"I think it's hard to say" why these studies contradict each other, said Elizabeth Kantor, an epidemiologist at Memorial Sloan Kettering Cancer Center who has studied dietary supplements and cancer risk. "Our data show that taking high doses of B6 and B12 over a very long period of time could contribute to lung cancer incidence in male smokers".
Scientists from the Arthur G. James Cancer Hospital and Richard J. Solove Research Institute at the University Comprehensive Cancer Center (OSUCCC) in Columbus, OH, joined forces with the Fred Hutchinson Cancer Research Center in Seattle, WA, and National Taiwan University in Taipei.
However, the study wasn't created to prove cause-and-effect between the vitamins and lung cancer; it only showed an association. For smokers takin B12, the risk was almost fourfold higher.
You also don't have to worry if you regularly eat foods high in vitamin B, like chickpeas, clams, tuna, salmon, or red meat. But some groups - such as older people and vegetarians - may be deficient and need supplements.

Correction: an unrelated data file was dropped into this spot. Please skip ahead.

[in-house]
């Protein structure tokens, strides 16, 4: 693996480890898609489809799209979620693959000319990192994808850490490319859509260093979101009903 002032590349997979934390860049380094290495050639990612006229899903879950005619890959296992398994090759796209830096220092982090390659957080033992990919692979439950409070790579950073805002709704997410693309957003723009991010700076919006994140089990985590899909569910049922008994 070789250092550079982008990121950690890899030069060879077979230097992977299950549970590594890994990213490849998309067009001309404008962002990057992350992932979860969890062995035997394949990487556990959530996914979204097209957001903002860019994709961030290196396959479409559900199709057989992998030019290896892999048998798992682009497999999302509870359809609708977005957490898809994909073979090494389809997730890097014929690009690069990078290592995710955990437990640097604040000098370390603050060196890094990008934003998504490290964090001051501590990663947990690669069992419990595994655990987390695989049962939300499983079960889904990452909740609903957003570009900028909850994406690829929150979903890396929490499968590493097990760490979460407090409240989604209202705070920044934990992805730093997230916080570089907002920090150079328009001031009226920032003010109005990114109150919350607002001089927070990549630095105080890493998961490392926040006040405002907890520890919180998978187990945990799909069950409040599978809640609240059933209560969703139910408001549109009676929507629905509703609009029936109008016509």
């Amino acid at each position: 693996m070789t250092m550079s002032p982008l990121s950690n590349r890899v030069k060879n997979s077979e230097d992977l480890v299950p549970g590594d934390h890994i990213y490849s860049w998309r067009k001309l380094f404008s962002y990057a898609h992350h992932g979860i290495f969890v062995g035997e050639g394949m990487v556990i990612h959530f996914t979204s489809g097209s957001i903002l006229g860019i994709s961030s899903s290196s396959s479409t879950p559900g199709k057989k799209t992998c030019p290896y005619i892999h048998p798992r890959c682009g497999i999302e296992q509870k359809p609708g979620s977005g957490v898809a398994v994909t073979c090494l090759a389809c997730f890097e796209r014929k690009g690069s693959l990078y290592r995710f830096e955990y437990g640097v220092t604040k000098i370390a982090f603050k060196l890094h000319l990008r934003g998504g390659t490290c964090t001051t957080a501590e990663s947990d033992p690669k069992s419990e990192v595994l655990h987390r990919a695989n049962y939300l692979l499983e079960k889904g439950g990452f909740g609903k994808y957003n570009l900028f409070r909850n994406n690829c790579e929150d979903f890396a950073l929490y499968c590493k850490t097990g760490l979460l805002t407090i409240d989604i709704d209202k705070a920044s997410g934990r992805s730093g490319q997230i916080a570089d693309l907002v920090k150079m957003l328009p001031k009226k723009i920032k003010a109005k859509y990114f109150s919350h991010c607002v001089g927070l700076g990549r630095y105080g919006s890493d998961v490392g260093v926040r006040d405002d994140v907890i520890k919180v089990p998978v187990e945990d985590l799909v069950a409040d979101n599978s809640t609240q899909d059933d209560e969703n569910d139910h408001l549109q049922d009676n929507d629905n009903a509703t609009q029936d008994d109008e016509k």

But naturally having higher levels is not the same as saying that taking lots of B6 or the popular energy vitamin B12 is protective.
The patients, aged 50 to 76, provided detailed information about their vitamin B usage over 10 years, including supplement dosages.
Lung cancer is the most commonly diagnosed cancer on a global basis (1.61 million diagnoses in 2008), as well as the most common cause of cancer-related death (with 1.38 million in the same year). These supplements have been broadly thought to reduce cancer risk. Further, the results of this study conflict with the results of previous studies, including a randomized control trial as well as two studies that measured vitamin B6 serum levels and demonstrated reduction in lung cancer risk.
Male smokers taking 20 milligrams of vitamin B-6 per day for 10 years were three times more likely to go on to develop lung cancer, while male smokers taking 55 micrograms of vitamin B-12 per day for 10 years were around four times more likely to develop the disease.
Prior studies created to assess the association between lung cancer risk and B vitamin intake have yielded inconsistent results.
Bottom line: While this study doesn't definitively prove that B supplements increase your lung cancer risk, it does provide enough evidence that guys who smoke or who have smoked in the past should reconsider taking high doses of it.
"That's marketing. That's not science", said Theodore Brasky, one of the study's authors, as reported by CNN.
"In contrast, most multivitamins include 100 percent of the U.S. Recommended Dietary Allowance, which is under 2 mg per day for B6 and 2.4 mcg per day for B12".